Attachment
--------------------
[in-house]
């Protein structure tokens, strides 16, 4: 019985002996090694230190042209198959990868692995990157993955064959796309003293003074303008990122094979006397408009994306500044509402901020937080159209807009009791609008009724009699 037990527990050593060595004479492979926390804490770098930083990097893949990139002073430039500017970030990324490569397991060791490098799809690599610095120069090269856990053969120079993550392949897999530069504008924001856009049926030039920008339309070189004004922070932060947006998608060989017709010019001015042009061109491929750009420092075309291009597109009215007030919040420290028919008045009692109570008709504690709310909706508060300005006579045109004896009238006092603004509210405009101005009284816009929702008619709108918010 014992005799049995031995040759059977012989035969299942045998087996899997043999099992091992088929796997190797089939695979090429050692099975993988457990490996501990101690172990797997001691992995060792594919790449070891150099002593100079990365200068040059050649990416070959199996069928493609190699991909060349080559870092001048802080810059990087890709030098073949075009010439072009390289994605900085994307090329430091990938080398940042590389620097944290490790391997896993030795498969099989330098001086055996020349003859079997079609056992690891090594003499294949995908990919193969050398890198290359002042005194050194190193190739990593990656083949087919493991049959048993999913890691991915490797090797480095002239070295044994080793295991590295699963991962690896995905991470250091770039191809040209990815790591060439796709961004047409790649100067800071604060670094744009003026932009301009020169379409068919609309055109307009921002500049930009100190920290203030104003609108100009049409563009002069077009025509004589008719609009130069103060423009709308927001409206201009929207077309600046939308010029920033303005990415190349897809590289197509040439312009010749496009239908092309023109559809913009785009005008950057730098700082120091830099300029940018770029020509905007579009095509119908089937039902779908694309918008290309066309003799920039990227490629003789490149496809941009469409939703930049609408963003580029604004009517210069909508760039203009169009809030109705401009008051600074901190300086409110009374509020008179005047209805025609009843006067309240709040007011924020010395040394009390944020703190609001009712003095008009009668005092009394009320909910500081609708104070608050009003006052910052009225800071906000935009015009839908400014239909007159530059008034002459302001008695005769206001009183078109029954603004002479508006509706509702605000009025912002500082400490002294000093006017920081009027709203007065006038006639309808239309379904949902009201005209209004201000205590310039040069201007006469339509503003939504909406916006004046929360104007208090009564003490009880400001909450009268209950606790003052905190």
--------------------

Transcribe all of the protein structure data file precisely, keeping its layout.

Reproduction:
[in-house]
């Protein structure tokens, strides 16, 4: 019985002996090694230190042209198959990868692995990157993955064959796309003293003074303008990122094979006397408009994306500044509402901020937080159209807009009791609008009724009699 037990527990050593060595004479492979926390804490770098930083990097893949990139002073430039500017970030990324490569397991060791490098799809690599610095120069090269856990053969120079993550392949897999530069504008924001856009049926030039920008339309070189004004922070932060947006998608060989017709010019001015042009061109491929750009420092075309291009597109009215007030919040420290028919008045009692109570008709504690709310909706508060300005006579045109004896009238006092603004509210405009101005009284816009929702008619709108918010 014992005799049995031995040759059977012989035969299942045998087996899997043999099992091992088929796997190797089939695979090429050692099975993988457990490996501990101690172990797997001691992995060792594919790449070891150099002593100079990365200068040059050649990416070959199996069928493609190699991909060349080559870092001048802080810059990087890709030098073949075009010439072009390289994605900085994307090329430091990938080398940042590389620097944290490790391997896993030795498969099989330098001086055996020349003859079997079609056992690891090594003499294949995908990919193969050398890198290359002042005194050194190193190739990593990656083949087919493991049959048993999913890691991915490797090797480095002239070295044994080793295991590295699963991962690896995905991470250091770039191809040209990815790591060439796709961004047409790649100067800071604060670094744009003026932009301009020169379409068919609309055109307009921002500049930009100190920290203030104003609108100009049409563009002069077009025509004589008719609009130069103060423009709308927001409206201009929207077309600046939308010029920033303005990415190349897809590289197509040439312009010749496009239908092309023109559809913009785009005008950057730098700082120091830099300029940018770029020509905007579009095509119908089937039902779908694309918008290309066309003799920039990227490629003789490149496809941009469409939703930049609408963003580029604004009517210069909508760039203009169009809030109705401009008051600074901190300086409110009374509020008179005047209805025609009843006067309240709040007011924020010395040394009390944020703190609001009712003095008009009668005092009394009320909910500081609708104070608050009003006052910052009225800071906000935009015009839908400014239909007159530059008034002459302001008695005769206001009183078109029954603004002479508006509706509702605000009025912002500082400490002294000093006017920081009027709203007065006038006639309808239309379904949902009201005209209004201000205590310039040069201007006469339509503003939504909406916006004046929360104007208090009564003490009880400001909450009268209950606790003052905190």